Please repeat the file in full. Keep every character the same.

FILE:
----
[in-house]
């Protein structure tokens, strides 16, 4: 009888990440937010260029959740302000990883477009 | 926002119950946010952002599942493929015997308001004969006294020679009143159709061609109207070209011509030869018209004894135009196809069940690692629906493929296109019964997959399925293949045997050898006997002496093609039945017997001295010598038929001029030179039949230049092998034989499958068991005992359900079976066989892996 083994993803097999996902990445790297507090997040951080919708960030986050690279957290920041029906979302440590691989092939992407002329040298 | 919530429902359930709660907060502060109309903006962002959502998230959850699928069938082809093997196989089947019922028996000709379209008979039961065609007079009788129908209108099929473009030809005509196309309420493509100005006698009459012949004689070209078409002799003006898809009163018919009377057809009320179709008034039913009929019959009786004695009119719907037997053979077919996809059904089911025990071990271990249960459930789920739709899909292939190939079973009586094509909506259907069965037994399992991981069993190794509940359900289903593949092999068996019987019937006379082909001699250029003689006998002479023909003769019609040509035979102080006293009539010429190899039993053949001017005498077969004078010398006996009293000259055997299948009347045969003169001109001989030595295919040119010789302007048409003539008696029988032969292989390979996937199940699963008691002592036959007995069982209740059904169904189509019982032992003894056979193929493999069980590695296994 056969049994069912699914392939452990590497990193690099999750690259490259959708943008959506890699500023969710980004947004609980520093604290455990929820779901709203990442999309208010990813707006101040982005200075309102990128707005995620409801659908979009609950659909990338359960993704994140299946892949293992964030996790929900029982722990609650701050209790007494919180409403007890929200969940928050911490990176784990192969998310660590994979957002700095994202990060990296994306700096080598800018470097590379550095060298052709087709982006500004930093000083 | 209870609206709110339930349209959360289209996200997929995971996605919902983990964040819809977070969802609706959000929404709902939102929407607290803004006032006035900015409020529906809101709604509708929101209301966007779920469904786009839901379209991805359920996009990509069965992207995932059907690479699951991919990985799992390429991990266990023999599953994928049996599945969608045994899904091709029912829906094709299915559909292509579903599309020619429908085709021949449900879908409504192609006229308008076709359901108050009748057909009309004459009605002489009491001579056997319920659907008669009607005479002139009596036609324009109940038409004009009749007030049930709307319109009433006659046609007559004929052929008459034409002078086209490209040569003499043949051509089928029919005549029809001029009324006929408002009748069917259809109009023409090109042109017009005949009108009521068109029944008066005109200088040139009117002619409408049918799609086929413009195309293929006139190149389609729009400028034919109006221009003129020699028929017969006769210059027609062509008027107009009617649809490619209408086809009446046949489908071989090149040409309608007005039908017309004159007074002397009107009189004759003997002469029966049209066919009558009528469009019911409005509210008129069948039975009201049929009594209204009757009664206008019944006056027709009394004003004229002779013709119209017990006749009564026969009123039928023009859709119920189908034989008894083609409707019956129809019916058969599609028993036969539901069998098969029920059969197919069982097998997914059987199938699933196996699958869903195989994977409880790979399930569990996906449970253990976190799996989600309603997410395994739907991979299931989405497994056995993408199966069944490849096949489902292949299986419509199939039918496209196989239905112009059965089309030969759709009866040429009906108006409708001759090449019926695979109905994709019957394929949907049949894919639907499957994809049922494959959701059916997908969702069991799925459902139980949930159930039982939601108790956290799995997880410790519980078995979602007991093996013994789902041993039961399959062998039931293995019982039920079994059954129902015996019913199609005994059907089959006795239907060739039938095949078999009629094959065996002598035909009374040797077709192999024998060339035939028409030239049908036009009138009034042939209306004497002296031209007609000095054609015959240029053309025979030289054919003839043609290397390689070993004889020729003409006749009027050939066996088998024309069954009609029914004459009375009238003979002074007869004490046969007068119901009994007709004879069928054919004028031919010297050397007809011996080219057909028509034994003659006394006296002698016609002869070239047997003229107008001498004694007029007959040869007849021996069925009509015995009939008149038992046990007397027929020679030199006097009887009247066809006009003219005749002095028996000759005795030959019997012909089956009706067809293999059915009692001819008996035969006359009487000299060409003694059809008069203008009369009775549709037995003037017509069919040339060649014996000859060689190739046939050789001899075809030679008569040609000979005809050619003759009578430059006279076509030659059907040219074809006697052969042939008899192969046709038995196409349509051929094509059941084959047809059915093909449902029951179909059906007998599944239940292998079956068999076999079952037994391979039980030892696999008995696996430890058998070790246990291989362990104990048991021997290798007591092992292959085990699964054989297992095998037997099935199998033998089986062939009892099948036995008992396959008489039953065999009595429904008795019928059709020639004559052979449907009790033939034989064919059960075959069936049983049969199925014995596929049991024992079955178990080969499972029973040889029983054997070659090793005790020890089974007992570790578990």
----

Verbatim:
[in-house]
């Protein structure tokens, strides 16, 4: 009888990440937010260029959740302000990883477009 | 926002119950946010952002599942493929015997308001004969006294020679009143159709061609109207070209011509030869018209004894135009196809069940690692629906493929296109019964997959399925293949045997050898006997002496093609039945017997001295010598038929001029030179039949230049092998034989499958068991005992359900079976066989892996 083994993803097999996902990445790297507090997040951080919708960030986050690279957290920041029906979302440590691989092939992407002329040298 | 919530429902359930709660907060502060109309903006962002959502998230959850699928069938082809093997196989089947019922028996000709379209008979039961065609007079009788129908209108099929473009030809005509196309309420493509100005006698009459012949004689070209078409002799003006898809009163018919009377057809009320179709008034039913009929019959009786004695009119719907037997053979077919996809059904089911025990071990271990249960459930789920739709899909292939190939079973009586094509909506259907069965037994399992991981069993190794509940359900289903593949092999068996019987019937006379082909001699250029003689006998002479023909003769019609040509035979102080006293009539010429190899039993053949001017005498077969004078010398006996009293000259055997299948009347045969003169001109001989030595295919040119010789302007048409003539008696029988032969292989390979996937199940699963008691002592036959007995069982209740059904169904189509019982032992003894056979193929493999069980590695296994 056969049994069912699914392939452990590497990193690099999750690259490259959708943008959506890699500023969710980004947004609980520093604290455990929820779901709203990442999309208010990813707006101040982005200075309102990128707005995620409801659908979009609950659909990338359960993704994140299946892949293992964030996790929900029982722990609650701050209790007494919180409403007890929200969940928050911490990176784990192969998310660590994979957002700095994202990060990296994306700096080598800018470097590379550095060298052709087709982006500004930093000083 | 209870609206709110339930349209959360289209996200997929995971996605919902983990964040819809977070969802609706959000929404709902939102929407607290803004006032006035900015409020529906809101709604509708929101209301966007779920469904786009839901379209991805359920996009990509069965992207995932059907690479699951991919990985799992390429991990266990023999599953994928049996599945969608045994899904091709029912829906094709299915559909292509579903599309020619429908085709021949449900879908409504192609006229308008076709359901108050009748057909009309004459009605002489009491001579056997319920659907008669009607005479002139009596036609324009109940038409004009009749007030049930709307319109009433006659046609007559004929052929008459034409002078086209490209040569003499043949051509089928029919005549029809001029009324006929408002009748069917259809109009023409090109042109017009005949009108009521068109029944008066005109200088040139009117002619409408049918799609086929413009195309293929006139190149389609729009400028034919109006221009003129020699028929017969006769210059027609062509008027107009009617649809490619209408086809009446046949489908071989090149040409309608007005039908017309004159007074002397009107009189004759003997002469029966049209066919009558009528469009019911409005509210008129069948039975009201049929009594209204009757009664206008019944006056027709009394004003004229002779013709119209017990006749009564026969009123039928023009859709119920189908034989008894083609409707019956129809019916058969599609028993036969539901069998098969029920059969197919069982097998997914059987199938699933196996699958869903195989994977409880790979399930569990996906449970253990976190799996989600309603997410395994739907991979299931989405497994056995993408199966069944490849096949489902292949299986419509199939039918496209196989239905112009059965089309030969759709009866040429009906108006409708001759090449019926695979109905994709019957394929949907049949894919639907499957994809049922494959959701059916997908969702069991799925459902139980949930159930039982939601108790956290799995997880410790519980078995979602007991093996013994789902041993039961399959062998039931293995019982039920079994059954129902015996019913199609005994059907089959006795239907060739039938095949078999009629094959065996002598035909009374040797077709192999024998060339035939028409030239049908036009009138009034042939209306004497002296031209007609000095054609015959240029053309025979030289054919003839043609290397390689070993004889020729003409006749009027050939066996088998024309069954009609029914004459009375009238003979002074007869004490046969007068119901009994007709004879069928054919004028031919010297050397007809011996080219057909028509034994003659006394006296002698016609002869070239047997003229107008001498004694007029007959040869007849021996069925009509015995009939008149038992046990007397027929020679030199006097009887009247066809006009003219005749002095028996000759005795030959019997012909089956009706067809293999059915009692001819008996035969006359009487000299060409003694059809008069203008009369009775549709037995003037017509069919040339060649014996000859060689190739046939050789001899075809030679008569040609000979005809050619003759009578430059006279076509030659059907040219074809006697052969042939008899192969046709038995196409349509051929094509059941084959047809059915093909449902029951179909059906007998599944239940292998079956068999076999079952037994391979039980030892696999008995696996430890058998070790246990291989362990104990048991021997290798007591092992292959085990699964054989297992095998037997099935199998033998089986062939009892099948036995008992396959008489039953065999009595429904008795019928059709020639004559052979449907009790033939034989064919059960075959069936049983049969199925014995596929049991024992079955178990080969499972029973040889029983054997070659090793005790020890089974007992570790578990």